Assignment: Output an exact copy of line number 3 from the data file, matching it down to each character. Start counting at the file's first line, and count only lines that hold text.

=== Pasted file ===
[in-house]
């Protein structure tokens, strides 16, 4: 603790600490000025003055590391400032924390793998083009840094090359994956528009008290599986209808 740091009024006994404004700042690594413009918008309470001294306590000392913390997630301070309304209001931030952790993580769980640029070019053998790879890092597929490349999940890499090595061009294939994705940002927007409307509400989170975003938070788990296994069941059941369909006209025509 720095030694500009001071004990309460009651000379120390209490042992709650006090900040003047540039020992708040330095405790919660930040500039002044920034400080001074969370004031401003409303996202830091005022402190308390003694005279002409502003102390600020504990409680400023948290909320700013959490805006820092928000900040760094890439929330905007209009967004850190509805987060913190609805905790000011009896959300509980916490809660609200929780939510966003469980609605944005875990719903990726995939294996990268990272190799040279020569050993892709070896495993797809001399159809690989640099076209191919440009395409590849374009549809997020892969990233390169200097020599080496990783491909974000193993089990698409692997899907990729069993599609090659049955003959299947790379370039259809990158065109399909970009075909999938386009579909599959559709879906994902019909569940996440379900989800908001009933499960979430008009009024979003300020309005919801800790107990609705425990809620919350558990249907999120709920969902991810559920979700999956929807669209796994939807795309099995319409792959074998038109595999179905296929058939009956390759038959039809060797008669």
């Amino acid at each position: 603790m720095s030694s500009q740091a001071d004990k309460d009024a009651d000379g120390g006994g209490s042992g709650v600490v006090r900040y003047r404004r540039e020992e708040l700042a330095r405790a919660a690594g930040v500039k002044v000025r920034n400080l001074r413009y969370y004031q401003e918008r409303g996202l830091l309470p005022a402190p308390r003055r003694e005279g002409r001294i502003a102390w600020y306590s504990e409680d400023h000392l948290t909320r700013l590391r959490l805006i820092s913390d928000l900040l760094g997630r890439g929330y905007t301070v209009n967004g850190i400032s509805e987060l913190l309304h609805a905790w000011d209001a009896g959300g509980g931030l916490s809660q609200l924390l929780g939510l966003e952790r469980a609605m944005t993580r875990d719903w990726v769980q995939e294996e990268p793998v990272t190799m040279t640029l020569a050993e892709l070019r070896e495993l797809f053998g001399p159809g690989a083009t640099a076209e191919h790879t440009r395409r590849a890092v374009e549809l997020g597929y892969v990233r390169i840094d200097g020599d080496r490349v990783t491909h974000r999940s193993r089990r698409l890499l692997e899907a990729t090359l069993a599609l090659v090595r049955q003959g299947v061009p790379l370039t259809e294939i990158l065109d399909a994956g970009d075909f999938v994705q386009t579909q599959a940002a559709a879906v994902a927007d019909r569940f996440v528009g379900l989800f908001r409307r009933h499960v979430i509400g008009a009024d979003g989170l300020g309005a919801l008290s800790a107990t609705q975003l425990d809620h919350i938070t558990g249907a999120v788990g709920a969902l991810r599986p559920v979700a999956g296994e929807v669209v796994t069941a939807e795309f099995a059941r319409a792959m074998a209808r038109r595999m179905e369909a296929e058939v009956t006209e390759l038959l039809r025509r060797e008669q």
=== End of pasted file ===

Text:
């Amino acid at each position: 603790m720095s030694s500009q740091a001071d004990k309460d009024a009651d000379g120390g006994g209490s042992g709650v600490v006090r900040y003047r404004r540039e020992e708040l700042a330095r405790a919660a690594g930040v500039k002044v000025r920034n400080l001074r413009y969370y004031q401003e918008r409303g996202l830091l309470p005022a402190p308390r003055r003694e005279g002409r001294i502003a102390w600020y306590s504990e409680d400023h000392l948290t909320r700013l590391r959490l805006i820092s913390d928000l900040l760094g997630r890439g929330y905007t301070v209009n967004g850190i400032s509805e987060l913190l309304h609805a905790w000011d209001a009896g959300g509980g931030l916490s809660q609200l924390l929780g939510l966003e952790r469980a609605m944005t993580r875990d719903w990726v769980q995939e294996e990268p793998v990272t190799m040279t640029l020569a050993e892709l070019r070896e495993l797809f053998g001399p159809g690989a083009t640099a076209e191919h790879t440009r395409r590849a890092v374009e549809l997020g597929y892969v990233r390169i840094d200097g020599d080496r490349v990783t491909h974000r999940s193993r089990r698409l890499l692997e899907a990729t090359l069993a599609l090659v090595r049955q003959g299947v061009p790379l370039t259809e294939i990158l065109d399909a994956g970009d075909f999938v994705q386009t579909q599959a940002a559709a879906v994902a927007d019909r569940f996440v528009g379900l989800f908001r409307r009933h499960v979430i509400g008009a009024d979003g989170l300020g309005a919801l008290s800790a107990t609705q975003l425990d809620h919350i938070t558990g249907a999120v788990g709920a969902l991810r599986p559920v979700a999956g296994e929807v669209v796994t069941a939807e795309f099995a059941r319409a792959m074998a209808r038109r595999m179905e369909a296929e058939v009956t006209e390759l038959l039809r025509r060797e008669q």